5 Common Mistakes Business Acquirers Make With Customers

When companies acquire other companies, much attention is given to how to make the deal as successful as possible as quickly as possible (for publicly traded companies a successful deal is usually referred to “accretive” or “additive” and a not-so-successful deal is “dilutive”). Unfortunately, many acquirers make some mistakes that make getting off on the right foot very difficult. Here are five mistakes that acquirers make with respect to the customers they are bringing into their company.

  1. Failure to adequately understand the customers before you acquire them. In one deal that I was peripherally involved with, an apparel company acquired another without much due diligence on the customer base. One week after the deal closed the single largest customer (a large retailer) left. The acquiring company never recovered, ultimately filing for bankruptcy protection. Buyers of companies (strategic or financial) must understand the stability and value of the customer base before the deal is closed. And this does not mean making the standard calls to five customers. It means really understanding the customer base and listening to what they are saying about the way in which they interact with the company to be acquired. A scientific and validated approach to understanding the value of the customer base is critical to understanding the quality of the revenue stream to be acquired. The customer base is the most important asset in most deals and the amount of due diligence allocated to the customer base compared to historical financial statements and legal documents is embarrassing.
     
  2. Failure to make integration plans with the customers in mind. This one creates many problems. Here’s the typical example…the acquiring company decides it can eliminate the target’s account managers because “we have our own account managers and they can absorb this business.” Seems to make sense, right? What if I told you that the number one driver of loyalty to the target company was their account managers? Gee, that would’ve been nice to know before the decision to cut them all. Listening to the customers can help to make good integration decisions. If you are going to cut people or resources in the name of synergy, at least cut in areas that are not important to customers (and this means what they say is not important, not what you think is not important to them).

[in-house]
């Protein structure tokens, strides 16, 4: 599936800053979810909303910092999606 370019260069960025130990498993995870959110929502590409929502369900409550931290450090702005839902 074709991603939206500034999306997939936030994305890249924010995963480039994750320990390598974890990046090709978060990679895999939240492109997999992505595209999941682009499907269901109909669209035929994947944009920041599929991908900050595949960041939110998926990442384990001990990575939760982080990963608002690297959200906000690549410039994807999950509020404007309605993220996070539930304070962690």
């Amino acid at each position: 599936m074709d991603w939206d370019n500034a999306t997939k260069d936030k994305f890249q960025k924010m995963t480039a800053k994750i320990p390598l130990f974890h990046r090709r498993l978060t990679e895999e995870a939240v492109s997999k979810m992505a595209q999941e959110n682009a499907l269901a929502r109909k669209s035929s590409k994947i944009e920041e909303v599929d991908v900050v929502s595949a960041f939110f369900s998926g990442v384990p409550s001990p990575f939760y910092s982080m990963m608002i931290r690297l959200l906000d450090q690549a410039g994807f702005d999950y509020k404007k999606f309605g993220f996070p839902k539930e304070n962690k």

3. Failure to communicate appropriately with customers. Customers are always the last to know. And that is probably appropriate, but recognize that they will feel this way when the time to communicate with them is appropriate. Make sure this communication is two-way communication. All too often, we think the goal is to tell the customers all we know about the deal. Filling them in on what is going on is important, but make sure to listen to them too. Err on the side of talking too little, not too much. Ask them if there are areas that the deal could be used to improve your service to and relationship with them. Find out what the deal means to them. Then you can communicate effectively based on their perspective.
     
  4. Failure to manage customer expectations. We were brought in to help a company deal with a rapidly eroding customer base well after the completion of a deal. Instead of the revenue growth the acquirer had modeled and expected, customers were leaving and revenues were declining. The acquiring company, a large, well-known company with a terrific brand in its industry, couldn’t understand what was happening. Turns out the customers expected big changes after the deal. The customers wanted big changes. The company had communicated that service and products would be much better after “we take over.” Yet from the customers’ perspectives, nothing changed! They had expected (and had been led to expect) big, positive changes. When nothing changed, they looked for alternatives.
     
  5. Failure to take advantage of opportunities. Good deals, accretive deals, get off on the right foot from the beginning. One way to ensure this happens is to look for and leverage growth opportunities immediately. If the customer due diligence is done correctly, it should also reveal opportunities for growth. It should reveal situations where customers are looking to buy more or where multi-sourcing customers are vulnerable to competitors. Attacking these opportunities as soon as the deal closes gives the acquirer the ability to jump start the first post-deal period financial results. And success begets success.

In most acquisitions, a little customer listening goes a long way. Gathered and analyzed correctly, the customer perspective can have dramatic impact on the valuation of the target company and on the effectiveness of the integration on short- and long-term profits.



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